“Mon Petit Prince”

*In the interest of introducing our authors, this post is made outside of the regular schedule. Starting June 4th, 2019, please expect a post every other Tuesday.*

post by: Ticana Zhu

Recently, I was asked which book in my childhood left the largest impact on me. Immediately my mind went to exciting ones like Jeremy Thatcher, Dragon Hatcher (Bruce Coville), The True Confessions of Charlotte Doyle (Avi), The Merlin Effect (T.A. Barron) and Homecoming (Cynthia Voigt). Not to mention the American Girls series. Samantha was my favorite, followed closely by Felicity. (By the time Ivy Ling came around, I felt too old to read the series.) Truthfully, I could go on and on. How does anyone, whose childhood comprised of countless hours of reading, pick just ONE?

After a few days of coming back to the question, I discovered there was one story in particular that continued to hold meaning for me. I’d overlooked it at first because it didn’t contain the same level of adventure I grew accustomed to partaking. 

Antoine de Saint-Exupery’s Le Petit Prince is a story that evolves with me. At each stage of life when I’ve divulged in the tale, it holds a variant meaning. The first time I read it, I giggled at a quirky story, believing it was just some gibberish meant to stretch the imagination. I was quite young then. After all, who doesn’t want to fly off an asteroid with a flock of migrating birds? Sounds like fun!

At another time, I felt pessimistic, as it highlighted the worst in people. How could the Little Prince leave his Rose so simply? Why didn’t they work it out? She NEEDS him! Why did she nag him all the time? And the poor lamplighter! The sick-cycle for the alcoholic! The story induced a bit of anxiety. It was around the time I started to come into my own, and delusions of a perfect world were shattering.

Recently, I picked up the thin volume again. This time, with a few more years under my belt. The tale transformed yet again. It became beautiful, describing love in a way I’d missed before. The fox- who I previously believed was a mere a play-fellow- became my new guru… at least for a couple of days! Through his interactions with the Little Prince, I saw the struggle many of us face whilst attempting to connect in our modern world. With apps like Tinder, we’re all just one of many common roses on the bush. When do we stop and select just one to get to know? Will we judge it for its imperfections, like how it demands a screen because it’s drafty? 

Or do we choose to love someone for all the unseen things they share, to better our little corner of the world? (or asteroid) The scent the Rose perfumes on the asteroid was overlooked by the little Prince at first. Could it be representative of love that’s born from sharing a life with someone? They do say that 1+1=3… the sum is greater than the whole… I’ll let you decide.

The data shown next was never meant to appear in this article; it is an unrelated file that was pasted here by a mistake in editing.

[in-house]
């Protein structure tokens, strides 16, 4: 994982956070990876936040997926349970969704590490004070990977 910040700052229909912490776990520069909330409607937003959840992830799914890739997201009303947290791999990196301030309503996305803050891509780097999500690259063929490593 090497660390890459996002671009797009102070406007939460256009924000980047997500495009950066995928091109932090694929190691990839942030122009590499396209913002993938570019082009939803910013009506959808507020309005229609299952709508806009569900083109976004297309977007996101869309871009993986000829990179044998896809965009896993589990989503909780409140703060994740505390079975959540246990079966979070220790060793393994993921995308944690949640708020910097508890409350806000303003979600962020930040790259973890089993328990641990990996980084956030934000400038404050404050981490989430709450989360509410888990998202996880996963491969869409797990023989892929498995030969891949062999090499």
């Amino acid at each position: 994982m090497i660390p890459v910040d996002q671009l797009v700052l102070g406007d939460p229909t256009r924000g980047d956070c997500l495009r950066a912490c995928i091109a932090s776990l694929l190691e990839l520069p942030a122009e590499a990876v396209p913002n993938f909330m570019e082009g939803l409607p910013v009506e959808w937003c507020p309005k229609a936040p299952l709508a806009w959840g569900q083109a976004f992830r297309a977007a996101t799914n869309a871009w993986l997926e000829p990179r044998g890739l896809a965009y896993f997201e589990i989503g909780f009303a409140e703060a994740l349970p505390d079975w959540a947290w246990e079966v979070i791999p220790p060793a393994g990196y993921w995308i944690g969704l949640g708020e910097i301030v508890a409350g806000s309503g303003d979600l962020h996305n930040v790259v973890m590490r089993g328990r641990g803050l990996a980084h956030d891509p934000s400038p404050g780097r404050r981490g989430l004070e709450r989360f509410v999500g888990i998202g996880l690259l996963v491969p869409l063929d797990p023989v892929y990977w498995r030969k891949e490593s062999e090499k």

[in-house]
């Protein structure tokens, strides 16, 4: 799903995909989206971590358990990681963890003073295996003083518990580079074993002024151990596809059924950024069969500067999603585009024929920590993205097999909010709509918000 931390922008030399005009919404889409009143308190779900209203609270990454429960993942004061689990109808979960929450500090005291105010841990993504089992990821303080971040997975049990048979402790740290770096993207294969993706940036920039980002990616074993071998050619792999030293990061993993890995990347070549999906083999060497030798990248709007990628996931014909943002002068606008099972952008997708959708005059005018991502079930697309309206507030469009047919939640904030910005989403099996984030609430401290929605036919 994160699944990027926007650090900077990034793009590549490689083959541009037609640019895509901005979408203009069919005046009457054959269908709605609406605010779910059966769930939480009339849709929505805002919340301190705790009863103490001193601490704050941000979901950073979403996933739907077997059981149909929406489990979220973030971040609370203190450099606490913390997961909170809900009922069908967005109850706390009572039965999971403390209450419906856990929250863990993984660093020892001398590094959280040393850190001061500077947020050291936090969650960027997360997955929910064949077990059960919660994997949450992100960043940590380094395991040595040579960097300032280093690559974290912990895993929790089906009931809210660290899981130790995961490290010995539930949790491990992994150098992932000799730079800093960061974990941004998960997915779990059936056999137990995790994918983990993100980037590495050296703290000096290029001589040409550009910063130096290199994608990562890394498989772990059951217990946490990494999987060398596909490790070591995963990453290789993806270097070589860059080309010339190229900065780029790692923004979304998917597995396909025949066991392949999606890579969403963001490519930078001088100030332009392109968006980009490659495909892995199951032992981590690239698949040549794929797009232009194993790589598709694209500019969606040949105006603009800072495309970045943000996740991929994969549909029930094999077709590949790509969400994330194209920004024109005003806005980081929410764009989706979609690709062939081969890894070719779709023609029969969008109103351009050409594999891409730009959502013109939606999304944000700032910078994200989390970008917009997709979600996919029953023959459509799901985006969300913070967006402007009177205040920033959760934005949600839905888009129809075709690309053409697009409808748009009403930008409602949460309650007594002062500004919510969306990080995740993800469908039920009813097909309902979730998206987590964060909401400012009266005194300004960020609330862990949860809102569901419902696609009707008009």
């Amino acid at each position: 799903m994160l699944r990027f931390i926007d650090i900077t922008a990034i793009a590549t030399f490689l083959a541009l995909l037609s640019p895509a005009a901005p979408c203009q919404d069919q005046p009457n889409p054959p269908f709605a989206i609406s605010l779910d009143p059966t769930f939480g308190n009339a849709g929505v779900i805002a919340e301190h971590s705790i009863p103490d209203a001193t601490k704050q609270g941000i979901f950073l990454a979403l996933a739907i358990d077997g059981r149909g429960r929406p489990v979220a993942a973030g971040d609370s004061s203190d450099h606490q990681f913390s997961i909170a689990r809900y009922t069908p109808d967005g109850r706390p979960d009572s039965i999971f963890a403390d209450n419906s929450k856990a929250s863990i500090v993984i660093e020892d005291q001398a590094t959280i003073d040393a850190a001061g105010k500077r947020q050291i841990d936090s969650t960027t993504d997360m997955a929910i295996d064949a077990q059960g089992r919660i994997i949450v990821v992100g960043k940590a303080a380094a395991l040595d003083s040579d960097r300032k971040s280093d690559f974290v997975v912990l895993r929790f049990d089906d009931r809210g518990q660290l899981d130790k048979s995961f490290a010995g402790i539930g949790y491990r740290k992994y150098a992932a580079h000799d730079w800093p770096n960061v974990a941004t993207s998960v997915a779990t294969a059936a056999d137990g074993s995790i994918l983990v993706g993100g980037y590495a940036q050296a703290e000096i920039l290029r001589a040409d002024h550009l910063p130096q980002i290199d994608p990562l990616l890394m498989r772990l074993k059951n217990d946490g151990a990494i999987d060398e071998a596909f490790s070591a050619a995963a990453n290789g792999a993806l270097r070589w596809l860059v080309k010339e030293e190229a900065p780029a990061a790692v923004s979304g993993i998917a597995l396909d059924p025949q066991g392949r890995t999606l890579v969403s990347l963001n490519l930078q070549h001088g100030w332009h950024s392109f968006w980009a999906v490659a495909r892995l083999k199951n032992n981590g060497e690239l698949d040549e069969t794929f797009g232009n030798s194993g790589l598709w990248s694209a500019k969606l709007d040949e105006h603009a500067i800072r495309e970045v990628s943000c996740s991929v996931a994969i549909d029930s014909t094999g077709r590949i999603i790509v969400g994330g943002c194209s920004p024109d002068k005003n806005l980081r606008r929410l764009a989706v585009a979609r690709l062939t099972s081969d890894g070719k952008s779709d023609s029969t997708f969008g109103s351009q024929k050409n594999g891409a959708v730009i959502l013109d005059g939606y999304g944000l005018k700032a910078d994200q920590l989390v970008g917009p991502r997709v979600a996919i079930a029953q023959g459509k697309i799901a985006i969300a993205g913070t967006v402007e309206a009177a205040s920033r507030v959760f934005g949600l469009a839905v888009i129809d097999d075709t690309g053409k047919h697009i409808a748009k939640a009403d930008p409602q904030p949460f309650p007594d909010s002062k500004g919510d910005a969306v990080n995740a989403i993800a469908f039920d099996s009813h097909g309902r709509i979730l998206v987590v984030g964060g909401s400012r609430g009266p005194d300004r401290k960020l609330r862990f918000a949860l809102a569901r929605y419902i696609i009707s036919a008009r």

Then, there’s the serpent in the ending of the the Little Prince. He took him further than any ship could. I’ve felt so many emotions towards the conclusion. Was it romantic that he wished to traverse death to return to his Rose? What if he couldn’t return to his asteroid? Was the Little Prince so far gone, he had only one choice? I’ve also been devastated, believing he would never reunite with his love to share his revelations. 

Antoine leaves his ending open to interpretation. Either that or to torture me! In general, I appreciate happy endings. Or ones resolved with hope. I choose to believe the Little Prince made it back to his asteroid, and that his Rose did not perish without him. My hearts needs it.

Returning to the original question, “Which book in your childhood left the most impact on you?” I see now, the answer should’ve been simple. At age thirteen, I began writing a sci-fi story. It was just bits and pieces here and there. However, the main character’s name is Rose Tian. Tian= sky. The secondary protagonist? A boy without a name at the time, but with light hair and light eyes, much like the Little Prince. They spend most of their time on Mars, but their duty is to patrol the asteroid belt. I’ve never let this story go. It’s constantly turning in the back of my mind. When I started the tale,the Little Prince influences were unconscious, as there are other elements to the story as well. It’s only in looking back did I go, “Hey! I think I see a connection…”

I suppose if the question had been, “Which book left the largest impact on your writing?” I would’ve had an answer right away. Rose Tian, preferring to go by “Rosi” is my defiance to the dependency of the Little Prince’s Rose. She’s mobile of course, and a human, but so much more. Rosi rises against a chaotic childhood lived partially on Mars and becomes a leader, Phoenix. Her counterpart, the boy with light eyes, is Dragon. She loses him in many ways. However, like my preferential ending to the Little Prince, they find their way back together. Sometimes even defying death. (Darn you, serpent!)

It’s my sincerest aspiration that the tropes in my tale evolves with readers, finding relevance through different times. I’m still working on Rose Tian and Kayden Loganberry’s story. Yes, I finally gave him a name. With epic adventures, and psychological thrills, I’m hoping the book will release at the end of 2020.

Thank you for reading! Ticana Zhu will have a new post every third Tuesday of the month. Next post on Space-Tigers.com (June 4th, 2019), Ava Reiss explains why she’s a “Chibi Enthusiast!”
This is not a sponsored post.

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